Understanding Illinois zero tolerance laws

According to the Illinois State Police (ISP), just 10 percent of licensed drivers are under 21. However, 17 percent of fatal alcohol-related crashes involve these underage drivers.

In an effort to protect both young drivers and those who share the road with them, Illinois, like other states, has zero tolerance laws for underage drivers. As the term implies, it’s illegal for someone under 21 to drive with any measurable amount of alcohol in their system — a blood alcohol concentration (BAC) of .01 percent or more.

As with DUI convictions for adults, the potential penalties increase with each instance for underage drunk drivers. These penalties include jail time, fines and the loss of driving privileges. The length of the driver’s license suspension is also greater if a driver who’s been pulled over for suspicion of drunk driving refuses to take a sobriety test like a Breathalyzer test.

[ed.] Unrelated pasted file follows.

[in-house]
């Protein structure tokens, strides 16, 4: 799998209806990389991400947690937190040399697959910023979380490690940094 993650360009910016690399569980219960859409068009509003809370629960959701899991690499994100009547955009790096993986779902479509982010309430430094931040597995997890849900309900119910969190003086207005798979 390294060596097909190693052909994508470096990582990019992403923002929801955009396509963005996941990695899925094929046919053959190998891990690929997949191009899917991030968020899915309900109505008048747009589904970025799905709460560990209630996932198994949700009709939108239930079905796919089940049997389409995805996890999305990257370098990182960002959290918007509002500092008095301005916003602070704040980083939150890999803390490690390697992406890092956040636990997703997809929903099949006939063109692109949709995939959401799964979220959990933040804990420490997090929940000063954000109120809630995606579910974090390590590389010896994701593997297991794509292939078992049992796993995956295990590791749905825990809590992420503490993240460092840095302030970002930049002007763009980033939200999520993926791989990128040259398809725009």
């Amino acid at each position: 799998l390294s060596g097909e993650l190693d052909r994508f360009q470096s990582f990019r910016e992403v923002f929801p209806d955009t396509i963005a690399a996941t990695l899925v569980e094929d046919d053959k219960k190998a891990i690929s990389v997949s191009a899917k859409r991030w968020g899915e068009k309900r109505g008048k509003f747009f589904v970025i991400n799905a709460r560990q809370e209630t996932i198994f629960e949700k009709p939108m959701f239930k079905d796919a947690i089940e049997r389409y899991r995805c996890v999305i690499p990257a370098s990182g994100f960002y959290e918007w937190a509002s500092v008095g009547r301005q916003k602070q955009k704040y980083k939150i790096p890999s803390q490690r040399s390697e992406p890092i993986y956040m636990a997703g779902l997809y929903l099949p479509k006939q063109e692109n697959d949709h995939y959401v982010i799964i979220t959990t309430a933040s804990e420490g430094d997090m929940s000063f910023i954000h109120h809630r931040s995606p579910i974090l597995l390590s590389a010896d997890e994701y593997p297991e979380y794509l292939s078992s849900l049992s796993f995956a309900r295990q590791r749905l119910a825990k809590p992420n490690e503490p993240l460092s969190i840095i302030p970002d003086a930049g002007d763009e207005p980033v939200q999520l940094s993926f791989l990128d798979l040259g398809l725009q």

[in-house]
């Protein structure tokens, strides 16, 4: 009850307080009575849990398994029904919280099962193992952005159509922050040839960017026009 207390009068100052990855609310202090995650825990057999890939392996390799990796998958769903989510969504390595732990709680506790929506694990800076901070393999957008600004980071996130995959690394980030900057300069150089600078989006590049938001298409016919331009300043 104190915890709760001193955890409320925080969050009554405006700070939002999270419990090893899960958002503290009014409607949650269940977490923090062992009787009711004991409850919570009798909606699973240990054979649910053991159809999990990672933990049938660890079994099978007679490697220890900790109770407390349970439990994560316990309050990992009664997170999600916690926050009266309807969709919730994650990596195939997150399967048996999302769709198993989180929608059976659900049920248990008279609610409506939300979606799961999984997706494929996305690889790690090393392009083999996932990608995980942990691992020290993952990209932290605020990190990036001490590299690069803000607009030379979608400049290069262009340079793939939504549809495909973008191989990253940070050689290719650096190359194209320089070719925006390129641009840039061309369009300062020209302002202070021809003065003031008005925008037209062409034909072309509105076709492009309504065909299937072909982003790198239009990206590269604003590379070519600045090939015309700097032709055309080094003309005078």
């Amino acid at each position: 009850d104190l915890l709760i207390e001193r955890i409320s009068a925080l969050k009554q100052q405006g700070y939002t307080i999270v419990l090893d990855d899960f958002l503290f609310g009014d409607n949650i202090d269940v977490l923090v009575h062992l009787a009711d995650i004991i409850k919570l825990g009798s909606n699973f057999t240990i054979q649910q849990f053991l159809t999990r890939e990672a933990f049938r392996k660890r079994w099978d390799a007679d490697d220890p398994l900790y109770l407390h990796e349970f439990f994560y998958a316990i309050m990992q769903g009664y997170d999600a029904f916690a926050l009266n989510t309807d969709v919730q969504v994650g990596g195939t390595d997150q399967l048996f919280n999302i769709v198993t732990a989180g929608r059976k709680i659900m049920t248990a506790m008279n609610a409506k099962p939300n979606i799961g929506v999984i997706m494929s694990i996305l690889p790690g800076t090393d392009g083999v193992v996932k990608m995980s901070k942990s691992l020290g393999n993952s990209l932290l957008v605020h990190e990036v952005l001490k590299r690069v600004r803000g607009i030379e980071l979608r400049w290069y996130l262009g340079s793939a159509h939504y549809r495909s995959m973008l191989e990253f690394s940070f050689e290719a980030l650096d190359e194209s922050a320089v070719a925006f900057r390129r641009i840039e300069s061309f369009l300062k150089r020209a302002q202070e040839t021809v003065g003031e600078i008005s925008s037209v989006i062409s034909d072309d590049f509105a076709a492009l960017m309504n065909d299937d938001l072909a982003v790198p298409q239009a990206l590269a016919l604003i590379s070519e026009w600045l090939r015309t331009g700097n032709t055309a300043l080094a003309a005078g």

There are a couple of exceptions to the state’s zero tolerance laws. One is for underage drivers who consume alcohol in a religious ceremony or celebration. Another is for those who have taken medication that contains alcohol (assuming they took only the prescribed amount).

A DUI conviction can impact a young person’s chances of getting into college, their ability to get a scholarship (or keep one) and even their ability to pursue the career of their choice. That’s why it’s essential for young people, as well as their parents, to take a DUI charge seriously. Don’t try to deal with the justice system on your own. Experienced Illinois DUI attorneys can work to fight the charge, if possible, or to mitigate the consequences on a young person’s future.